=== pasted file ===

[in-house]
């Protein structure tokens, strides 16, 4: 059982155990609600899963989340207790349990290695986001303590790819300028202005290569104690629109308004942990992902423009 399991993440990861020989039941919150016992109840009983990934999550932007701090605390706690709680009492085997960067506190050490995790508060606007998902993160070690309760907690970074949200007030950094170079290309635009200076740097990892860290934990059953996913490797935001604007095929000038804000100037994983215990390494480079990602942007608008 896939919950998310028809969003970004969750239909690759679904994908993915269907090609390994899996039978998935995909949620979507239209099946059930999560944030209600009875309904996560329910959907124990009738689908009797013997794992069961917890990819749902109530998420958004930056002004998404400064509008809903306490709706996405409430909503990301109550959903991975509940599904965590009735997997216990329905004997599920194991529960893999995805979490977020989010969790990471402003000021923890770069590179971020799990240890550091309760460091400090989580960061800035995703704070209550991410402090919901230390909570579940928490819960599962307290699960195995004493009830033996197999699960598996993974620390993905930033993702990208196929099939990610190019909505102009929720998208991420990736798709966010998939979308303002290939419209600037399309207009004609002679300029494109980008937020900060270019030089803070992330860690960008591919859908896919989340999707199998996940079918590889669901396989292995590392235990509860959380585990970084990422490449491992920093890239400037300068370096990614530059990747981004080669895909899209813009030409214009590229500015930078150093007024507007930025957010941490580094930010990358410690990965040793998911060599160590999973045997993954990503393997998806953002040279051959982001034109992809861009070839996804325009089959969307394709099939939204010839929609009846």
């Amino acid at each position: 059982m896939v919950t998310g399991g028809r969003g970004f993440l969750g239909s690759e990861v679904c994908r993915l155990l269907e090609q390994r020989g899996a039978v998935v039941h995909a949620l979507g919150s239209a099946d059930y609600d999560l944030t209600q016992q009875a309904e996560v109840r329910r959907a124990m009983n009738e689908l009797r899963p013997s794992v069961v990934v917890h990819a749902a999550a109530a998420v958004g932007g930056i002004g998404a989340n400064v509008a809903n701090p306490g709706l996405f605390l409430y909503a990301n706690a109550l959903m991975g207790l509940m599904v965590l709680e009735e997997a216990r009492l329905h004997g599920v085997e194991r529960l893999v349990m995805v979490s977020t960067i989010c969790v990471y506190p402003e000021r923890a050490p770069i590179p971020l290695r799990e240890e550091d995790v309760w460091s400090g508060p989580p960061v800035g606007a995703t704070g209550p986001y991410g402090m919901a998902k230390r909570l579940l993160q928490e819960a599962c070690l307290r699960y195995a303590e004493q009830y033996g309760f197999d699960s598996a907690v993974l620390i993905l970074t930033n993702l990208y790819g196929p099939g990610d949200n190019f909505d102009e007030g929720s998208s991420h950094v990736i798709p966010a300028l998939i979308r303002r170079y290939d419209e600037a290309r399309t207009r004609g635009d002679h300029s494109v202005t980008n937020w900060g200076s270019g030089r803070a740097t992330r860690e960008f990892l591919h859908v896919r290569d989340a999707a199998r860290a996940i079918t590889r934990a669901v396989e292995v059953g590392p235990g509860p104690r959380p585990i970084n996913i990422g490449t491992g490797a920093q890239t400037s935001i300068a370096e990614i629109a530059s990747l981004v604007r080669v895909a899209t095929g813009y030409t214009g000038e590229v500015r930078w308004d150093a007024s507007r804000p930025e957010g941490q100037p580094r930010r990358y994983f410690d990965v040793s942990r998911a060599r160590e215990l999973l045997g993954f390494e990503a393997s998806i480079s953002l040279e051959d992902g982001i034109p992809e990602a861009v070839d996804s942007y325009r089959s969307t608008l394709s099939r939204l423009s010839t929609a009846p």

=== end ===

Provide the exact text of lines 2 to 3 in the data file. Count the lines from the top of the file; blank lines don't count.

């Protein structure tokens, strides 16, 4: 059982155990609600899963989340207790349990290695986001303590790819300028202005290569104690629109308004942990992902423009 399991993440990861020989039941919150016992109840009983990934999550932007701090605390706690709680009492085997960067506190050490995790508060606007998902993160070690309760907690970074949200007030950094170079290309635009200076740097990892860290934990059953996913490797935001604007095929000038804000100037994983215990390494480079990602942007608008 896939919950998310028809969003970004969750239909690759679904994908993915269907090609390994899996039978998935995909949620979507239209099946059930999560944030209600009875309904996560329910959907124990009738689908009797013997794992069961917890990819749902109530998420958004930056002004998404400064509008809903306490709706996405409430909503990301109550959903991975509940599904965590009735997997216990329905004997599920194991529960893999995805979490977020989010969790990471402003000021923890770069590179971020799990240890550091309760460091400090989580960061800035995703704070209550991410402090919901230390909570579940928490819960599962307290699960195995004493009830033996197999699960598996993974620390993905930033993702990208196929099939990610190019909505102009929720998208991420990736798709966010998939979308303002290939419209600037399309207009004609002679300029494109980008937020900060270019030089803070992330860690960008591919859908896919989340999707199998996940079918590889669901396989292995590392235990509860959380585990970084990422490449491992920093890239400037300068370096990614530059990747981004080669895909899209813009030409214009590229500015930078150093007024507007930025957010941490580094930010990358410690990965040793998911060599160590999973045997993954990503393997998806953002040279051959982001034109992809861009070839996804325009089959969307394709099939939204010839929609009846």
């Amino acid at each position: 059982m896939v919950t998310g399991g028809r969003g970004f993440l969750g239909s690759e990861v679904c994908r993915l155990l269907e090609q390994r020989g899996a039978v998935v039941h995909a949620l979507g919150s239209a099946d059930y609600d999560l944030t209600q016992q009875a309904e996560v109840r329910r959907a124990m009983n009738e689908l009797r899963p013997s794992v069961v990934v917890h990819a749902a999550a109530a998420v958004g932007g930056i002004g998404a989340n400064v509008a809903n701090p306490g709706l996405f605390l409430y909503a990301n706690a109550l959903m991975g207790l509940m599904v965590l709680e009735e997997a216990r009492l329905h004997g599920v085997e194991r529960l893999v349990m995805v979490s977020t960067i989010c969790v990471y506190p402003e000021r923890a050490p770069i590179p971020l290695r799990e240890e550091d995790v309760w460091s400090g508060p989580p960061v800035g606007a995703t704070g209550p986001y991410g402090m919901a998902k230390r909570l579940l993160q928490e819960a599962c070690l307290r699960y195995a303590e004493q009830y033996g309760f197999d699960s598996a907690v993974l620390i993905l970074t930033n993702l990208y790819g196929p099939g990610d949200n190019f909505d102009e007030g929720s998208s991420h950094v990736i798709p966010a300028l998939i979308r303002r170079y290939d419209e600037a290309r399309t207009r004609g635009d002679h300029s494109v202005t980008n937020w900060g200076s270019g030089r803070a740097t992330r860690e960008f990892l591919h859908v896919r290569d989340a999707a199998r860290a996940i079918t590889r934990a669901v396989e292995v059953g590392p235990g509860p104690r959380p585990i970084n996913i990422g490449t491992g490797a920093q890239t400037s935001i300068a370096e990614i629109a530059s990747l981004v604007r080669v895909a899209t095929g813009y030409t214009g000038e590229v500015r930078w308004d150093a007024s507007r804000p930025e957010g941490q100037p580094r930010r990358y994983f410690d990965v040793s942990r998911a060599r160590e215990l999973l045997g993954f390494e990503a393997s998806i480079s953002l040279e051959d992902g982001i034109p992809e990602a861009v070839d996804s942007y325009r089959s969307t608008l394709s099939r939204l423009s010839t929609a009846p």